Orakle - "Éclats" (CD)
"Éclats" track listing:
1. Solipse (4:27)
2. Incomplétude(s) (7:49)
3. Nihil incognitum (5:32)
4. Apophase (4:42)
5. Le sens de la terre (10:00)
6. Aux éclats (6:48)
7. Bouffon existentiel (8:21)
8. Humanisme vulgaire (12:11)
Reviewed by xFiruath on June 17, 2015
The French group's third full-length album, Orakle's “Eclats” doesn't go the traditional route in nearly anything it does. Nominally a black metal release, the album goes the exact opposite of where it might be expected to at any given point, constantly changing from melodic to extreme and back again. Like a heavier version of the latest Subterranean Masquerade release, “Eclats” is a surprise hit that's musically all over the map and delights in meshing harsh and soft as often as possible.
Experimental and genre-bending in the extreme, these tracks showcase everything from jazzy prog to full-on extreme metal, with a range of both clean singing and raspy growls. As should be expected by anything with the tag “progressive,” there's a strong bass presence across the disc, even with the black metal base sound. Those off-kilter, carnival style sounds that have become a staple in the avant-grade scene make a handful of appearances, and you should pretty much already have guessed that some sax comes out to play.
Dynamic and always in the process of going somewhere else, the mixing of opposing forces brings to mind Ne Oblivscaris, and the little ethnic flourishes from time to time will evoke everything from Myrath to Orphaned Land, at least until the next change in sound just around the corner. The French language coupled with segments of clean singing will even occasionally remind a listener of that French pop covers album Therion released a while back.
Orakle rarely fully switches gears all the way into separate genres, even when pulling heavily from them. Sure, there's a dab of power metal here, some gloomy Goth over there, a hint of groove metal pops up, a dash of some good old dark rock gets thrown in, then there's a sudden moment of industrial electronica, but the band keeps it all tightly together into a distinctive style that sounds like Orakle. Don't let that genre joyriding give the impression “Eclats” isn't heavy though, as the black metal parts easily have the legitimacy of underground gems like Eschatos, while still performing the melodic elements at an equally high level of proficiency.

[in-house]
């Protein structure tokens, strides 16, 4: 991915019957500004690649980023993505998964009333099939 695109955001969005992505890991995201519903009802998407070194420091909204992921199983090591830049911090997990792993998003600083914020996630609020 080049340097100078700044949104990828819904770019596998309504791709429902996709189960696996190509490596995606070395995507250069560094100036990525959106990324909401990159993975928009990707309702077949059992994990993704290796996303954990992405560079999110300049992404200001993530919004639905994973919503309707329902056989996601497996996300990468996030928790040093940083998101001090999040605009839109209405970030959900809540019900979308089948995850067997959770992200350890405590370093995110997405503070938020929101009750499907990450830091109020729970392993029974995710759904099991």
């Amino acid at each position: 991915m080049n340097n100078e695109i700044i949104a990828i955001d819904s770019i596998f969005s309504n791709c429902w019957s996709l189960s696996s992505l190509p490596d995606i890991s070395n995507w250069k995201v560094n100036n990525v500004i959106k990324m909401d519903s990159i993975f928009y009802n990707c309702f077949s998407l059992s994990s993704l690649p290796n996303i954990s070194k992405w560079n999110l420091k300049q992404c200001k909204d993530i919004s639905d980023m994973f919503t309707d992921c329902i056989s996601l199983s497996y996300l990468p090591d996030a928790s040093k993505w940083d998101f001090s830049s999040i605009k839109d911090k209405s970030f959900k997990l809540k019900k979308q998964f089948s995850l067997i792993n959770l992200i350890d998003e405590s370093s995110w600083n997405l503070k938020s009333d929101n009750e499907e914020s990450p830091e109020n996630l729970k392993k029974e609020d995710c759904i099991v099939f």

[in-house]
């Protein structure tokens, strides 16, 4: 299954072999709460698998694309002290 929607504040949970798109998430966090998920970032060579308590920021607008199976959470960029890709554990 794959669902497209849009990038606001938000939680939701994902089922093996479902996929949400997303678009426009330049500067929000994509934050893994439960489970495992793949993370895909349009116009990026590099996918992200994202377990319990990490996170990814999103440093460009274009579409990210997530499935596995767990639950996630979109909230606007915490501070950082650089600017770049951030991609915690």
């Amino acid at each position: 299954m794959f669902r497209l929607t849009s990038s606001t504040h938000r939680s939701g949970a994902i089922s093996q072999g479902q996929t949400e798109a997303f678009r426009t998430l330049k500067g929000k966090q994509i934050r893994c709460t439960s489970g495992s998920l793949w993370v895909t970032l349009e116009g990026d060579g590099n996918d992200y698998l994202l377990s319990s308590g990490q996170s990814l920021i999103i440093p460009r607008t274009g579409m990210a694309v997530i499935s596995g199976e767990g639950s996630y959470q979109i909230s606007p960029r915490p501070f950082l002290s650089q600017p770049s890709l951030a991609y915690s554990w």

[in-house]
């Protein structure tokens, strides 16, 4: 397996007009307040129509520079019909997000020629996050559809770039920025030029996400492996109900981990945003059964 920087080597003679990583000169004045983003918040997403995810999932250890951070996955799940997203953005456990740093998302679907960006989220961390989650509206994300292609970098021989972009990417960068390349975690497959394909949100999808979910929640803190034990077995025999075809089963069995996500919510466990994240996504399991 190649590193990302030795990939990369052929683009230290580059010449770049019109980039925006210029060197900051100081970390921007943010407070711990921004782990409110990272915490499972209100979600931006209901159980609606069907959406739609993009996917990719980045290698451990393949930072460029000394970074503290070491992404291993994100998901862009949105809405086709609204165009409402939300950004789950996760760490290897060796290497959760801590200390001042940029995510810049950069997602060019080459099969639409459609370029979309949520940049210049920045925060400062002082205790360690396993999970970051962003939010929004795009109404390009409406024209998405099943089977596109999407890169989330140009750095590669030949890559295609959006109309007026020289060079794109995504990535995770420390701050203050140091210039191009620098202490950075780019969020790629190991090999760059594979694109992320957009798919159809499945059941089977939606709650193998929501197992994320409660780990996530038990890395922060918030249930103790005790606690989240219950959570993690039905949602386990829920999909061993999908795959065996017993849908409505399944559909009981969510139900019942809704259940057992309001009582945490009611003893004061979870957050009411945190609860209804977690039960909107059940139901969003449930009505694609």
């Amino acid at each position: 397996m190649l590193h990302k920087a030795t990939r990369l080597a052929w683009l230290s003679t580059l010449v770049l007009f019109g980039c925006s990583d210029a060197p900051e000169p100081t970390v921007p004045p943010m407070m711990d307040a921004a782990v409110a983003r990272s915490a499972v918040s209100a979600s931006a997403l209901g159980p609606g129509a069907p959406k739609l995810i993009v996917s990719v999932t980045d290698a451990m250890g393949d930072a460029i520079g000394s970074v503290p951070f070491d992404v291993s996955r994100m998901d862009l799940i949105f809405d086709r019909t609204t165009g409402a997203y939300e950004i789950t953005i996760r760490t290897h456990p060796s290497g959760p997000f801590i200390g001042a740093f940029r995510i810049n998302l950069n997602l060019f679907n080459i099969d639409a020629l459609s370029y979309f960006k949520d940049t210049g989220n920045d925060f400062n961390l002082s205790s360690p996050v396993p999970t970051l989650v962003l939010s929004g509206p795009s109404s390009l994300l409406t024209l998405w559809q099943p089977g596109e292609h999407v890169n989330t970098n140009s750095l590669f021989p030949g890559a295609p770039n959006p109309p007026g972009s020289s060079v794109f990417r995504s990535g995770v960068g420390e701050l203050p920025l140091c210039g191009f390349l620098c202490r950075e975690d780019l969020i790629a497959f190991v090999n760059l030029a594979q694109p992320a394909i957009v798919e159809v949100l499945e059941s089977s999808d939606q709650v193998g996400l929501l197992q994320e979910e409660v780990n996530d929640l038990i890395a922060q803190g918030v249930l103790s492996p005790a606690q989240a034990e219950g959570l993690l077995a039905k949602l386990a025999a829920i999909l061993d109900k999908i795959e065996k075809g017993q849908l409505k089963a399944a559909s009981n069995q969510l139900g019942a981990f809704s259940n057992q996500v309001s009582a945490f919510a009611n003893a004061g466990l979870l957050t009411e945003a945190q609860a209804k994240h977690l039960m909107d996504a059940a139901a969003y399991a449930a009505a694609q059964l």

Only a couple of instances occur across the disc where the ping-ponging sound doesn't line up quite perfectly. The ending of “Apophase” for instance sounds significantly different enough from the rest of the song that it might as well be part of something else entirely, and the transition between the ending of “La Sens De La Terre” to the beginning of “Aux Eclats” is pretty jarring due to the huge and sudden change in sound.
The constant variation takes place absolutely across the board, even in song lengths ranging from four to twelve minutes and everywhere inbetween. By the time the final weird guitar chords at the end of “Humanisme Vulgaire” finish echoing across your skull, you'll know you've heard something pretty damn unique in the metal world and its entirely likely you'll be ready to hit “play” all over again.
Highs: Black metal, power metal, French pop and rock, electronica, and more all come together in this genre joyride.
Lows: For the most part the experimental and progressive nature works, but in a few cases the opposing sounds don't fit together perfectly.
Bottom line: Orakle goes as non-traditional as it gets and does everything you'd never expect for a black metal album.
Get more info including news, reviews, interviews, links, etc. on our Orakle band page.